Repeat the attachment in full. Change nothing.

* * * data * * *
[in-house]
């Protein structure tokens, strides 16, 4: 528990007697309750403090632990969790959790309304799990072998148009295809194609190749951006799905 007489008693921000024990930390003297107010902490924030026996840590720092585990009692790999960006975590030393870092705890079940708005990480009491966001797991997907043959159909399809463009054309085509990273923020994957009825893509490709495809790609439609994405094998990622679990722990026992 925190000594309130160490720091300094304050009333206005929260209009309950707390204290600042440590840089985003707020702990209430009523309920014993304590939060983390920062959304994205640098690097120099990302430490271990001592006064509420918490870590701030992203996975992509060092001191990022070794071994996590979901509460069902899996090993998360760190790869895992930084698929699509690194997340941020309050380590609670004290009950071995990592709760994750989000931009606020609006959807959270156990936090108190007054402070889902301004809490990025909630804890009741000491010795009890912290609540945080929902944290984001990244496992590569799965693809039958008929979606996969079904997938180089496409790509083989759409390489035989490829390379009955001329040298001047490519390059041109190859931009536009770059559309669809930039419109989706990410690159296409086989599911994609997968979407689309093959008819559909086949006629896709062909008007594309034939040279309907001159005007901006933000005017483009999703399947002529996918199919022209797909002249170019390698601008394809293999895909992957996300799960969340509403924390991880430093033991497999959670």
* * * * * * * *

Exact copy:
[in-house]
């Protein structure tokens, strides 16, 4: 528990007697309750403090632990969790959790309304799990072998148009295809194609190749951006799905 007489008693921000024990930390003297107010902490924030026996840590720092585990009692790999960006975590030393870092705890079940708005990480009491966001797991997907043959159909399809463009054309085509990273923020994957009825893509490709495809790609439609994405094998990622679990722990026992 925190000594309130160490720091300094304050009333206005929260209009309950707390204290600042440590840089985003707020702990209430009523309920014993304590939060983390920062959304994205640098690097120099990302430490271990001592006064509420918490870590701030992203996975992509060092001191990022070794071994996590979901509460069902899996090993998360760190790869895992930084698929699509690194997340941020309050380590609670004290009950071995990592709760994750989000931009606020609006959807959270156990936090108190007054402070889902301004809490990025909630804890009741000491010795009890912290609540945080929902944290984001990244496992590569799965693809039958008929979606996969079904997938180089496409790509083989759409390489035989490829390379009955001329040298001047490519390059041109190859931009536009770059559309669809930039419109989706990410690159296409086989599911994609997968979407689309093959008819559909086949006629896709062909008007594309034939040279309907001159005007901006933000005017483009999703399947002529996918199919022209797909002249170019390698601008394809293999895909992957996300799960969340509403924390991880430093033991497999959670």